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Archbishops place the Church at odds with God


WHEN archbishops begin to think like Humpty Dumpty we know the Church is in trouble. In Lewis Carroll’s Through the Looking Glass we read, ‘When I use a word,’ Humpty Dumpty said in rather a scornful tone, ‘it means just what I choose it to mean — neither more nor less.’

The Church of England in its latest report, Love Matters, commissioned by the Archbishops of Canterbury and York and published last month, puts forward a vision of the future based on what it terms ‘love in action’, and for the archbishops love means something other than what it means in the Bible. It means ‘neither more nor less’ than acceptance and affirmation of that which the Bible terms sin.

Speak the Truth in Love

The ‘love in action’ proposed by the archbishops certainly does not include speaking the truth in love (Ephesians 4:15). In Scripture truth and love go hand in hand and should never be separated. If we speak the truth without love, we are harsh and ungracious and fall far short of the example of Christ Jesus. If we act in a supposedly ‘loving’ manner without basing what we say and do on the truth, we betray Christ and confirm the other person in their error.

On numerous occasions Jesus spoke uncomfortable truths on love. He confronted the rich young ruler about his attachment to his wealth (Mark 10:17-27), and he spoke to the woman by the well about her sexual behaviour (John 4:1-26), with fruitful results (John 4:39-42).

Therapeutic Christianity

Is it love in action if we accept without question those lifestyle choices which have done so much damage to individuals and society as valid expressions of our humanity? Or is it love in action if instead we affirm those biblical principles and virtues taught by the Church for two millennia and which have benefited untold numbers of individuals and society?

The gospel taught in this report is a form of therapeutic Christianity. The individual is seen as the focus of all things, and whatever living arrangement we have and which makes us feel good at the time is to be accepted and affirmed.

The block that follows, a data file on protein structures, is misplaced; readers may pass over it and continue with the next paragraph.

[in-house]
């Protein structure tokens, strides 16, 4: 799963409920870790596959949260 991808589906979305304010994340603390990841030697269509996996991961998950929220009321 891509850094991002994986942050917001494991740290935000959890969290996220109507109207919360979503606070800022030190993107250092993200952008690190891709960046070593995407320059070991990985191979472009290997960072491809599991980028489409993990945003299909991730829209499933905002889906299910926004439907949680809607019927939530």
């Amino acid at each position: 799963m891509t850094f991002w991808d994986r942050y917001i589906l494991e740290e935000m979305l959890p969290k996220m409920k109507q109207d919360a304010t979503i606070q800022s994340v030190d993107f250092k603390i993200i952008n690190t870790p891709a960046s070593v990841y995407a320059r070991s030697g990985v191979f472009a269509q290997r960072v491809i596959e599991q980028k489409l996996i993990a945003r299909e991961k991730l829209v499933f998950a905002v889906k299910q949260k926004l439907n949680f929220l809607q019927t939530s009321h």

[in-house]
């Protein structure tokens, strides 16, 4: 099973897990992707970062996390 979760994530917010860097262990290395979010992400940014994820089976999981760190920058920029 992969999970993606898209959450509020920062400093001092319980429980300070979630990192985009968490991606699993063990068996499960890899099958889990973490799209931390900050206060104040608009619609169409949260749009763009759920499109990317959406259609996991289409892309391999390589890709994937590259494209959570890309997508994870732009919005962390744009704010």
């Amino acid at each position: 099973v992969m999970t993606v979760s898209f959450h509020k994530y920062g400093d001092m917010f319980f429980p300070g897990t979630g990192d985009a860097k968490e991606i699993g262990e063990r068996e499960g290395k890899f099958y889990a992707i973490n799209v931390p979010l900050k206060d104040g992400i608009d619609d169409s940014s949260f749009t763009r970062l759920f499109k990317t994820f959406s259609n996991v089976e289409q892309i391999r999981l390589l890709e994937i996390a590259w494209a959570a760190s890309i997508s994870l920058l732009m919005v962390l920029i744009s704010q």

The closest the report comes to defining love is in the foreword by the two archbishops. For them love is relational, ‘Love is what must bind us together’. This is taken up in the body of the report where we are told love is ‘a commitment to give to – and promote the flourishing of – another person’. 

According to the archbishops this is why God the Son became incarnate: ‘God so loved the world that he sent his son, Jesus Christ, to live among us, to demonstrate a radical new way of relating to one another’. This is diametrically opposed to what the Bible teaches: that Jesus Christ came to live among us to show us a radical new way of relating to God and to open up that way by His sacrifice on the cross.

Scripture Rejected

Instead of honouring God by living a life of obedience to his Word the report rejects God’s teaching in Scripture. The report does go so far as to state that the monogamous relationship between one man and one woman must be supported. It even states that marriage may well be seen as desirable to attaining this end. However, what is actually supported is life-long commitment, and the report accepts that there are many types of relationship in which this life-long commitment can be evidenced. Thus for a Church of England report backed by the two most senior clerics in the denomination, marriage as defined in Scripture can be useful but is not the only acceptable way of living together.

Gospel Rejected

The first danger of this report is that it affirms the spirit of the age with all the harm that brings. A simple example of the weakness and harm of marriage alternatives is that although touted as a valid alternative to marriage cohabitation is far from ideal. Twenty-seven per cent of couples who were cohabiting when their child was born will have separated by the time the child is five, as opposed to 9 per cent of married couples.

The report’s greatest harm is that it is destructive of the Christian faith. It not only leaves people in weak and damaged relationships, it denies them the possibility of redemption. By affirming people where they are, it closes the door to offering them something better. It leaves people in their God-denying situation and refuses to point them to a way out and the possibility of a better life now and in the future.

For the church not only to endorse ways of life which go contrary to Scripture, but to attempt to affirm and bolster them, places the Church of England at odds with God. The church is called to shine a light in the darkness, not to tell people that the darkness is fine. Jesus loved individuals, so He told them the truth and pointed them to a better way. That is still the task of the church today.

This article appears on A Grain of Sand and is republished by kind permission.

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Dr Campbell Campbell-Jack
Dr Campbell Campbell-Jack
Campbell is a retired Presbyterian minister who lives in Stirlingshire. He blogs at A Grain of Sand.

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